Night markets in Taipei are said to be some of the must see places for any visitor to Taiwan. Time being a constraint, we had to pick only one to go to. After taking into account location, variety of stalls and a balance of being vibrant yet not too crowded, we decided on the Raohe Night Market (饒河街觀光夜市). Another reason was the famous stall – Fu Zhou Shi Zu Hujiao Bing (福州世祖胡椒饼) that sells Black Pepper Buns 胡椒餅.
Raohe Night Market (饒河街觀光夜市)
Raohe Night Market is located at the north-eastern part of central Taipei. We were there at about 5.30pm, just when the sun was about to set. The early stalls were already up and running. Those stalls who choose to open later were only starting to come to life. There were enough food varieties to please almost anyone. Deep-fried or roasted seafood and meats, soups and traditional Taiwanese food and even beauty treatments like threading facial hair. There is of course the smelly tofu seller which we could sense several stalls away. There is enough to keep us interested in Raohe Night Market. The market takes up the whole of Raohe Street which is about 150m from one end to another. There are shops on two sides and two rows of stalls back-to-back in the centre. Just browsing the stalls in both directions will take one hour.
Raohe Night Market Black Pepper Bun 胡椒餅
The star attraction at Raohe Night Market is the famous stall Fu Zhou Shi Zu Hu Jiao Bing (福州世祖胡椒饼) that sells Black Pepper Buns 胡椒餅. It is the first stall on the end of the street which has a Chinese temple. It is easy to find as it is the stall with the longest queue. There were about 50 people in the queue by the time we got there. But the queue moves fast and we got our black pepper bun in around 15 minutes.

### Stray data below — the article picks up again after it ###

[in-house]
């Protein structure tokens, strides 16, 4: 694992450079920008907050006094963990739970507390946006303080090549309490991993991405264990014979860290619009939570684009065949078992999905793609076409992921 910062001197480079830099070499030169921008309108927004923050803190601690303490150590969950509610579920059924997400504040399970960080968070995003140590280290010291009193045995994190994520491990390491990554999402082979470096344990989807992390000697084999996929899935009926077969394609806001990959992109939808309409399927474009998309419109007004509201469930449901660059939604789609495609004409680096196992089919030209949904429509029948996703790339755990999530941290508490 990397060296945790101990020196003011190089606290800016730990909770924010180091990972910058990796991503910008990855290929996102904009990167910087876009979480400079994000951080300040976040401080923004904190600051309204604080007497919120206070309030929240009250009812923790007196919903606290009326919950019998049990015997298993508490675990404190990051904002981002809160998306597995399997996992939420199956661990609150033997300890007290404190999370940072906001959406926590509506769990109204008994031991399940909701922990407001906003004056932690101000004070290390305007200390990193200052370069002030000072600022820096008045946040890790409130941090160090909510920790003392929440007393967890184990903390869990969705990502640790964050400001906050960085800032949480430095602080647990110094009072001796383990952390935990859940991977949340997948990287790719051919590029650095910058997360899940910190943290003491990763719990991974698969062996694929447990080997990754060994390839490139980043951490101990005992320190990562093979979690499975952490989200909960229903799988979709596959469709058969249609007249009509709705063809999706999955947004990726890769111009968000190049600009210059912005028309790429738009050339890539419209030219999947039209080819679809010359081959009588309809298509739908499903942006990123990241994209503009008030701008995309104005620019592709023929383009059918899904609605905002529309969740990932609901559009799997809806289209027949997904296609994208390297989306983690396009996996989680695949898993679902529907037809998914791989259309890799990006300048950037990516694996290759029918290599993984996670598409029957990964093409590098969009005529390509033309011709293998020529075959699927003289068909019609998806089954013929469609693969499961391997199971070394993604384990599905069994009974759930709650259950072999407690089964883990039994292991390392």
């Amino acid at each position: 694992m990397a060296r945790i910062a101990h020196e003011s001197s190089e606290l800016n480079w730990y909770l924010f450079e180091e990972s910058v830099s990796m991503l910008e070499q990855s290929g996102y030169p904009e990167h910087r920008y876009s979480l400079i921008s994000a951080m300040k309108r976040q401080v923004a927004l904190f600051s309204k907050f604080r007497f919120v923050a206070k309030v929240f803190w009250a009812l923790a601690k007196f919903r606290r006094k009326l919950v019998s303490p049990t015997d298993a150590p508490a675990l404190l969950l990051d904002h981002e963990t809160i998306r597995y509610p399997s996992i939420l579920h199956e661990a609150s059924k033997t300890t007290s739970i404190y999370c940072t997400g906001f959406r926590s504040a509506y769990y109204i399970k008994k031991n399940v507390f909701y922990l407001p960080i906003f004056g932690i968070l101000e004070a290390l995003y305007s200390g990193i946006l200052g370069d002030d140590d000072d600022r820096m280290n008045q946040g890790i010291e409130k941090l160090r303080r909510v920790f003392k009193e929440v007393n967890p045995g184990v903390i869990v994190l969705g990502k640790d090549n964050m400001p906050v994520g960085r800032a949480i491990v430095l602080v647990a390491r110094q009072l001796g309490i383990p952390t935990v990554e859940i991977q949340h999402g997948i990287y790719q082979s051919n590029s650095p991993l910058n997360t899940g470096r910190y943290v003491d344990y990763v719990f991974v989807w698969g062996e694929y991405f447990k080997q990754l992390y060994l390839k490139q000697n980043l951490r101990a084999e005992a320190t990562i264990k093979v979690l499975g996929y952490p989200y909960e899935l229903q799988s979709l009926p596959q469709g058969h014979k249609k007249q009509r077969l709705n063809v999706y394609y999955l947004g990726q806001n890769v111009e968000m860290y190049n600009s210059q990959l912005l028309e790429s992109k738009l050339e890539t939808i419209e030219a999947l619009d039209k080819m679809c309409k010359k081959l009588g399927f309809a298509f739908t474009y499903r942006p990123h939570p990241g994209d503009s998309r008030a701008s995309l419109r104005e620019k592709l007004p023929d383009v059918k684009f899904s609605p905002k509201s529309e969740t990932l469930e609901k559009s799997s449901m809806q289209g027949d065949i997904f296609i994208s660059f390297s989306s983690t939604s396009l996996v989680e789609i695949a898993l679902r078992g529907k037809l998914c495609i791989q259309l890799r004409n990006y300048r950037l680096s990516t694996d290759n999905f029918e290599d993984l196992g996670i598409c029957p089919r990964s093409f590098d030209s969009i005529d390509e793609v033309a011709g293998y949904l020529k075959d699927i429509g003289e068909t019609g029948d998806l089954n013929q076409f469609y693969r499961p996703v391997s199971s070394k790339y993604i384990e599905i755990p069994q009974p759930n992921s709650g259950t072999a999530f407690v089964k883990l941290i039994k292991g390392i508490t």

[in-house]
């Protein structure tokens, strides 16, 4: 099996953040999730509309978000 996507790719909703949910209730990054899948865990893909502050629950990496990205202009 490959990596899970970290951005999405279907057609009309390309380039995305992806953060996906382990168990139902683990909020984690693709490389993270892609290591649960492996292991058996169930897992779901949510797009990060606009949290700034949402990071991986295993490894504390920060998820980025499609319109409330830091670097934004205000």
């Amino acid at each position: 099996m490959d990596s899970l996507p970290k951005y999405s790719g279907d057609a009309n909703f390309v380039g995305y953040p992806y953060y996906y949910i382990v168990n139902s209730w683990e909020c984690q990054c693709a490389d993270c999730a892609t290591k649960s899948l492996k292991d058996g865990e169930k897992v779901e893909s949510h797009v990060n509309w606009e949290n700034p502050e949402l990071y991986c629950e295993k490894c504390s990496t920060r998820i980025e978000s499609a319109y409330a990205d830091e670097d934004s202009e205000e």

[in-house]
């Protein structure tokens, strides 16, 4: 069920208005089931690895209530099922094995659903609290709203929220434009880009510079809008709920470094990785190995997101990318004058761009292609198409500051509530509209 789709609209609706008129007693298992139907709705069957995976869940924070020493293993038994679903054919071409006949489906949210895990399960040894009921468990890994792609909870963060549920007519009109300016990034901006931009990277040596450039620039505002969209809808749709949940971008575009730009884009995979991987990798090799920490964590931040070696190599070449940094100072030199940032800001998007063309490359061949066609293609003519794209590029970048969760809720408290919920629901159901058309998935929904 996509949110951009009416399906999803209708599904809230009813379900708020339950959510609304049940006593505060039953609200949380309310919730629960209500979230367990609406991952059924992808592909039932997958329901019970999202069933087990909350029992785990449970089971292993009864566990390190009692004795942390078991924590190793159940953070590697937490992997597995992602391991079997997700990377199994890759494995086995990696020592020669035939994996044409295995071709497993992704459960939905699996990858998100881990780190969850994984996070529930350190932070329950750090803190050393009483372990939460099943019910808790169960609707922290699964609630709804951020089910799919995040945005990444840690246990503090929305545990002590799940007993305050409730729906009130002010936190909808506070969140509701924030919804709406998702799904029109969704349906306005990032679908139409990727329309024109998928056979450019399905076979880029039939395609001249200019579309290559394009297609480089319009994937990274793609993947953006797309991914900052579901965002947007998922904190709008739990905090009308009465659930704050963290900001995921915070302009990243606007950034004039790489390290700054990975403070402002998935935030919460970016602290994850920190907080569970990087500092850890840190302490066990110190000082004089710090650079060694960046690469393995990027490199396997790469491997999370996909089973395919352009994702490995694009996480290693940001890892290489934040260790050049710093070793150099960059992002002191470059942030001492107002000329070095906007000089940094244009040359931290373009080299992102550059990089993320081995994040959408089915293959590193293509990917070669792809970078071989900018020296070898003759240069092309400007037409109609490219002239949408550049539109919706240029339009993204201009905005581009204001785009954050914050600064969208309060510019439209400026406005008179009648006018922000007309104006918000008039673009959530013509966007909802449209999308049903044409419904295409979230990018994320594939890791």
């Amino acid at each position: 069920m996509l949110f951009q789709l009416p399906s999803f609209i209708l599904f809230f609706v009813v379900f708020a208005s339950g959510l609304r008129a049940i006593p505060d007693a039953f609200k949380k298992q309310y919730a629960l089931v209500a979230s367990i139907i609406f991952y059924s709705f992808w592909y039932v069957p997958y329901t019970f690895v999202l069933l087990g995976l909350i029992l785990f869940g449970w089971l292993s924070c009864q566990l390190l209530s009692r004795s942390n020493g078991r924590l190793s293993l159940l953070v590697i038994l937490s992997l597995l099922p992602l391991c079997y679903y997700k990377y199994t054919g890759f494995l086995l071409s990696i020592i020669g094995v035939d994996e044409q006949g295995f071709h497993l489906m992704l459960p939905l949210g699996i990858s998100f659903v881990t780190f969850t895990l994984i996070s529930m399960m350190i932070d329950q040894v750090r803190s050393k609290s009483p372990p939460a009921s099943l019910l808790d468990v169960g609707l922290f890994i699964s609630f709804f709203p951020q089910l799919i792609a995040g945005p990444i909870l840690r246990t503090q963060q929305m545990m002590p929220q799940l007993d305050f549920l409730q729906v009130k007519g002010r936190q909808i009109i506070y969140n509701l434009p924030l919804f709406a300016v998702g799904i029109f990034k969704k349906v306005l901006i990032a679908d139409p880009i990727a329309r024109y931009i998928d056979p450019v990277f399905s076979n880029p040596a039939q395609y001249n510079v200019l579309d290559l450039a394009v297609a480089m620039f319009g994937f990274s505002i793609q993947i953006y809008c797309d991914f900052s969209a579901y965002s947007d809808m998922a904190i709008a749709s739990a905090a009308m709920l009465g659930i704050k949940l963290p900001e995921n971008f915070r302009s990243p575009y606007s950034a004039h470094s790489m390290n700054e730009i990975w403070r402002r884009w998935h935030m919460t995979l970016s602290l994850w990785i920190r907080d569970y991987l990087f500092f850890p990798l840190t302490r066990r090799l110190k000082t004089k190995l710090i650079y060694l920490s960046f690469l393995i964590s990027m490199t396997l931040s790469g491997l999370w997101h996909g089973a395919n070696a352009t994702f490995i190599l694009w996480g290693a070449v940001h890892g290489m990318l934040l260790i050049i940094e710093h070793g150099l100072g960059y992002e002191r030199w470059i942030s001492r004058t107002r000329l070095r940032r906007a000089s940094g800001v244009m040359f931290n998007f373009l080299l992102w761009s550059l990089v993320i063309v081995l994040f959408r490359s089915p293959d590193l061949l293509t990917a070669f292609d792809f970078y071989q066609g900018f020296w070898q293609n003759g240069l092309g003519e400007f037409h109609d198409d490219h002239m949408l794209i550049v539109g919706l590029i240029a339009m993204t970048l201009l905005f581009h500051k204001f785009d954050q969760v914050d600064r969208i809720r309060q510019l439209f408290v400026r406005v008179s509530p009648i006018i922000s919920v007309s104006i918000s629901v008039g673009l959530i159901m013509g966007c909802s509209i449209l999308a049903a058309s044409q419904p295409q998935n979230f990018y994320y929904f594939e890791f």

The Black Pepper Buns 胡椒餅 are essentially baked buns containing balls of pork mixed with their secret seasoning formula and coated with a generous amount of spring onions. The bun is then stuck to the sides of cylindrical brick ovens for around ten minutes (similar to how naan is stuck to the insides of a tandoor oven). The bun is then pried away from the oven and is ready to eat. The ovens are charcoal-fired, which may explain the smokey dry flavour of the buns. Here are some pictures of how the Raohe Street Market Black Pepper Buns are made.
This is what the final product Raohe Street Market Black Pepper Bun looks like. Each one costs NT$50 (about S$2) It is dense and heavy. They have to be eaten fresh. Once cooled down the dough becomes tough, which may explain the fast moving queue. People are unlikely to buy many in one go for takeaway. The taste was very good. Even though there was so much pork in the bun it did not feel meaty or have a ‘porky’ taste. The seasoning and spring onions gave it a fresh appealing taste. It was worth queuing up 15 minutes for this.
福州世祖胡椒饼 “Fuzhou Ancestor” Black Pepper Buns
Address: Raohe Street Night Market at 249 Raohe Street, Taipei
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